New Delhi, July 6 : Union Minister Arun Jaitley on Friday attacked the Congress for amending the Constitution in 1951 to restrict Syama Prasad Mookerjee from advocating ‘Akhand Bharat’ whereas currently it finds calls for ‘tukde tukde’ a “legitimate free speech”.
“The first amendment to the Constitution in 1951 and the 16th amendment in 1963 imposed further conditions on the Right to Free Speech,” Jaitley said in a Facebook post on the 117th birth anniversary of Mookerjee, founder of Bharatiya Jan Sangh, the predecessor of BJP.
Jaitley said then Prime Minister Jawaharlal Nehru was against idea of ‘Akhand Bharat’ (Greater or Undivided India) as he thought it would lead to wars. With no scope to contain Mookerjee from advocating the casue, Nehru went ahead with the first amendment of the Constitution.
“The restriction (brought by the first amendment) is very broadly worded. It empowers the State to prohibit free speech if it adversely impacts ‘friendly relations with foreign states’. The State can even make the exercise of speech in this regard as a penal offence,” Jaitley said.
Mookerjee was one of the key advocates of a united India which he referred to as ‘Akhand Bharat’.
Two days before the “Nehru-Liaquat Pact” was to be signed in April 1950, Mookerjee, who was Industry Minister in the First Cabinet as a Hindu Mahasabha representative, resigned from the Cabinet in protest and took strong public position against the “Nehru-Liaquat Pact”, Jaitley noted.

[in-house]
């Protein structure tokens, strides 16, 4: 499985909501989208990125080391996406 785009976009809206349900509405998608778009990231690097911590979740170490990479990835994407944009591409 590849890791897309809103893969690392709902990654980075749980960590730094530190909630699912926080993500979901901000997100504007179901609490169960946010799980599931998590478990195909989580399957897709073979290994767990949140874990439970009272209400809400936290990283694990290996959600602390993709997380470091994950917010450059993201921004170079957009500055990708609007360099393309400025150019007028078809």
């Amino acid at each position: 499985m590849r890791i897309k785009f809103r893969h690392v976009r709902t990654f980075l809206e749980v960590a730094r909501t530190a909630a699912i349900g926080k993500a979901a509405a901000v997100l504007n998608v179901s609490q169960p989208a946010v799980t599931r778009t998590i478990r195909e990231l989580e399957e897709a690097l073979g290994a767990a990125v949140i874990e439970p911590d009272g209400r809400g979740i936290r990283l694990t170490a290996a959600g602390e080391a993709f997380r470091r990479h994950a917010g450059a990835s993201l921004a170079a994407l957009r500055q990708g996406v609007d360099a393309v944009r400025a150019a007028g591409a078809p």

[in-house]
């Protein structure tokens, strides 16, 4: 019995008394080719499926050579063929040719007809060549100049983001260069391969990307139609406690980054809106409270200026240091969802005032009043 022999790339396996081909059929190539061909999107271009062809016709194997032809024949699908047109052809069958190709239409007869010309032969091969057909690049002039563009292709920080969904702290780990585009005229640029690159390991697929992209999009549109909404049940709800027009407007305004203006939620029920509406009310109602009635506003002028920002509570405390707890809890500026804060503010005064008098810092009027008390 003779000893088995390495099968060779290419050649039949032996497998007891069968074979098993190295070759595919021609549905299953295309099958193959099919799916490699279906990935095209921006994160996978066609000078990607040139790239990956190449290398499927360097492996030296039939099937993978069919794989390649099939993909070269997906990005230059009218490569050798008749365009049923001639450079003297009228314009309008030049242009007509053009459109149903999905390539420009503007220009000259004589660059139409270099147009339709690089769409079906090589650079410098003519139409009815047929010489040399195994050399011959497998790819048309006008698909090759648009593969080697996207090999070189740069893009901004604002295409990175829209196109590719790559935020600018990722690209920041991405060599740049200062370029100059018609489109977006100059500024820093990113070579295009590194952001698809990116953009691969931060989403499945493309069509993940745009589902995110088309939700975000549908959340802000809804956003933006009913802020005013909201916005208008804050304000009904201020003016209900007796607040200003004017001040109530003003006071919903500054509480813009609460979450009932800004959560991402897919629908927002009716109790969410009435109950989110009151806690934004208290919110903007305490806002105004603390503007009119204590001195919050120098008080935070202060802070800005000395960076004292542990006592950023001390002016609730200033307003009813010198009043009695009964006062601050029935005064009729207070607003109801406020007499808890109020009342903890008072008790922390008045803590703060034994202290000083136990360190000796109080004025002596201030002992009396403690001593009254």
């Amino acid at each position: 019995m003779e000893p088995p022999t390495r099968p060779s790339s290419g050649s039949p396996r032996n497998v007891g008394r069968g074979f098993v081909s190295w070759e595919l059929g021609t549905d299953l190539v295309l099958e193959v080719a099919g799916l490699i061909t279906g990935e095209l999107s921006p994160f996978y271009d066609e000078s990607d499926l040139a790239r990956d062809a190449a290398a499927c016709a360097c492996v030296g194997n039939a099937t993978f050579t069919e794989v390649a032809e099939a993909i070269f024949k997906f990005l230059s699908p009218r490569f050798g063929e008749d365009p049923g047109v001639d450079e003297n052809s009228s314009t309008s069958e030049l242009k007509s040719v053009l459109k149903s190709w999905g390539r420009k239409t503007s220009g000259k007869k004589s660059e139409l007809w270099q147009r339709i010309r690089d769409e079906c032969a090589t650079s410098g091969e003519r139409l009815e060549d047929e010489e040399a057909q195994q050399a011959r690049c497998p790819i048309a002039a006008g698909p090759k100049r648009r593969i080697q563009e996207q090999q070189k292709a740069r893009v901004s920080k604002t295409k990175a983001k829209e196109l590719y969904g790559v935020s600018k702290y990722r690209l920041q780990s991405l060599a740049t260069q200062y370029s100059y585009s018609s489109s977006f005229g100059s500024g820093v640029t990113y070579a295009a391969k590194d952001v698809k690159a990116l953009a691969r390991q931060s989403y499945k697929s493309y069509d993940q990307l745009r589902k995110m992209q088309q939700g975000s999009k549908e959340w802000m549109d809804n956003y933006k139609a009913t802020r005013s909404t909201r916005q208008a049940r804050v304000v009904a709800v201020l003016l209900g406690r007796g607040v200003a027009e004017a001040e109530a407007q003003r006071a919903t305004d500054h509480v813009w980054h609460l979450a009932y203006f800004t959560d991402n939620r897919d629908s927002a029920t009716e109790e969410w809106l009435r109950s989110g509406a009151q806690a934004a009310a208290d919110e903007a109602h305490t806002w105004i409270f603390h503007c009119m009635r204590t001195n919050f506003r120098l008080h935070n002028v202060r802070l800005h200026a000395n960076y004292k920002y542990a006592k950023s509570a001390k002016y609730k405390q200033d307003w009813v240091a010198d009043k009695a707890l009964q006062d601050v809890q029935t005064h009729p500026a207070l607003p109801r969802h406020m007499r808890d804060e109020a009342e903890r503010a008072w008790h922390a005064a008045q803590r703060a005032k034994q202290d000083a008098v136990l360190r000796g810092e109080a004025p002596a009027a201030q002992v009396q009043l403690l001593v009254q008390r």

“Nehru over-reacted to Mookerjee’s criticism. He interpreted the very idea of ‘Akhand Bharat’ as an invitation to conflict since the country could not be reunited other than by war,” the BJP leader said.
Mookerjee, on the contrary, claimed that Pakistan wanted a war and was already at war with India having captured part of its legitimate territory of Jammu and Kashmir and, therefore, to suggest that his speeches on ‘Akhand Bharat’ would lead to a war was not acceptable.
“In the past 70 years, this country has witnessed a change in the situation where Nehru amended the Constitution so that a demand for ‘Akhand Bharat’ could incite a war and therefore should be prohibited. On the contrary, we all were told that to advocate a breakup of the country without inciting violence is legitimate free speech,” Jaitley said.
“The paradox in our jurisprudential evolution is that we have applied a different yardstick to those who want to dismember India and commit an offence of sedition. This debate recently came into forefront during the ‘tukde tukde’ agitation at the Jawaharlal Nehru University.”
Jaitley said a 1962 judgement of the Supreme Court in Kedarnath Singh’s case was repeatedly cited in which the court interpreted Article 124(A) of the IPC to mean that utterances would be punishable only if it intended to incite violence and a speech per se advocating disintegration would not be sedition unless the element of violence was apparent.